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In Our View: The governor's legacy

Gregoire's inspired service

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Inspired public servants aren't static thinkers. They evolve. After two terms, much of it undergirded by the Great Recession, Gov. Chris Gregoire gave expression to her progressive values while exhibiting the humility to change and the courage to countenance painful, executive choices.
Gregoire was also a punching bag for the right, and Gregoire punched back. As humorist Finley Peter Dunne wrote, politics ain't beanbag.
Gregoire's personal narrative informs her leadership style. Raised by a single working mom in Auburn, Gregoire shoe-leathered her way through the University of Washington and Gonzaga Law School. She married an Everett Seagull and Vietnam veteran. She distinguished herself as an assistant attorney general under Republican Slade Gorton and served as a thirtysomething director of the Washington Department of Ecology under Democratic Gov. Booth Gardner. She played a key role in Judge Jack Tanner's 1983 comparable worth decision and was instrumental in shepherding an agreement with the U.S. Department of Energy to clean up Hanford.
The zenith of her three terms as Washington's attorney general was leading the charge in the multibillion-dollar tobacco settlement. She was the Northwest's undisputed political phenom until the 2004 wing-clipping by Dino Rossi. That knife-thin win cast a pall, but Gregoire continued with her policy goals, grace (if not steel) under pressure. Gregoire's signature accomplishment, establishing a Department of Early Learning and emphasizing early learning as part of the seamless fabric of education, won't be fully appreciated for decades. Her greatest disappointment, a full-sale clean up of Puget Sound, will come to fruition but it, too, will take time.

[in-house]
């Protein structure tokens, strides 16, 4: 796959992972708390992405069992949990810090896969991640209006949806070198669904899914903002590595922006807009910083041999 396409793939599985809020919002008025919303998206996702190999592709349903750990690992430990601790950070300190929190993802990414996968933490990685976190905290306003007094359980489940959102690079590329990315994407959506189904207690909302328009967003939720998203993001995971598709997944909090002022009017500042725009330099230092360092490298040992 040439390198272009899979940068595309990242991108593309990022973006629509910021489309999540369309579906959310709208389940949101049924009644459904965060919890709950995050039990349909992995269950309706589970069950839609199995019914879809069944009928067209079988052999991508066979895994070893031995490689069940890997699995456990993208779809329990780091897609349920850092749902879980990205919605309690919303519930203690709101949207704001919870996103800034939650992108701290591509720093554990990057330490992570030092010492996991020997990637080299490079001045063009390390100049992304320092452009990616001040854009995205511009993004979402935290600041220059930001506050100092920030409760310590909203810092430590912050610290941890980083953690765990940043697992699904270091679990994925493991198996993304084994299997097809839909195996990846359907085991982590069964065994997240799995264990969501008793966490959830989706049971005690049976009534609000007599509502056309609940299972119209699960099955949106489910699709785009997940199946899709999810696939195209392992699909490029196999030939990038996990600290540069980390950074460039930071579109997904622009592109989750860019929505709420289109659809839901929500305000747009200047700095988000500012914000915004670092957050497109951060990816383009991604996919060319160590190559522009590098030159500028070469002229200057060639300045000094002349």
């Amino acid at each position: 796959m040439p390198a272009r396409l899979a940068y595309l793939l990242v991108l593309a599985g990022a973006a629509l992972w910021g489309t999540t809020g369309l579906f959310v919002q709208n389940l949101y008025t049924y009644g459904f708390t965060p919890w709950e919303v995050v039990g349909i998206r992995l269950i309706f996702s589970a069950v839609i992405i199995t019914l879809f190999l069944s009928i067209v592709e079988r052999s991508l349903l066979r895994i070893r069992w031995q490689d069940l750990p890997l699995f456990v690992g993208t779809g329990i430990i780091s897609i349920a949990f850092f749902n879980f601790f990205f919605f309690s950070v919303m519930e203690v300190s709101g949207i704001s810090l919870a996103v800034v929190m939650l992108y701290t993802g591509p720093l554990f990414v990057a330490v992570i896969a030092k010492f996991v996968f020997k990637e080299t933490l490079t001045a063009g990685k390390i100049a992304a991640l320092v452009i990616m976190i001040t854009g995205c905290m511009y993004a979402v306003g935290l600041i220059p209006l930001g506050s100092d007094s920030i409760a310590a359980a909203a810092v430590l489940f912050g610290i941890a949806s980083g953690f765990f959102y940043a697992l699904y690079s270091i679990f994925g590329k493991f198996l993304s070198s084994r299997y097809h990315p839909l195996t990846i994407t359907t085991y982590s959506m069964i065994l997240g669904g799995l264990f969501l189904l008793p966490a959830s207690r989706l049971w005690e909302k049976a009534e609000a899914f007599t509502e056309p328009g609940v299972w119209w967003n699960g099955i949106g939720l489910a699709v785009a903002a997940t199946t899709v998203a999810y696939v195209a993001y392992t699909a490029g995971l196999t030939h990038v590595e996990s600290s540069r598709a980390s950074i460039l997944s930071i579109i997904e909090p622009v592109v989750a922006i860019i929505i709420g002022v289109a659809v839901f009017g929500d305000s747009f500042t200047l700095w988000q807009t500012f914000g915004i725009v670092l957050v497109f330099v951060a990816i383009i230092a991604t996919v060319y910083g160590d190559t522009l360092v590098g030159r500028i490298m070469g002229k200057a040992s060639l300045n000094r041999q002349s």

An anemic economy undercut much of Gregoire's second term. Idealistic enough to push her programs, she was also clear-eyed enough to say no. In hindsight, she might have flagged the revenue question before this, her final budget. Here lies leadership's rub, alienating sometime allies and all-the-time opponents. Opponents derisively called her "Mrs. Gregoire," too incensed to employ her proper title. And make no mistake: Implicit as well as overt sexism is a crucible for women in public life. It's bipartisan, and it stings.
Gregoire's willingness to change her position on marriage equality is the salient example of her political evolution. It may rise justifiably to the top of her legacy list.
The popularity thermostat tracks with the economic climate. History will judge Gregoire's tenure unmarred by political bias. There is also time to build on an exemplary legacy. Gregoire would make an ideal pick to be the next director of the EPA. The governor has miles to go and much to give.

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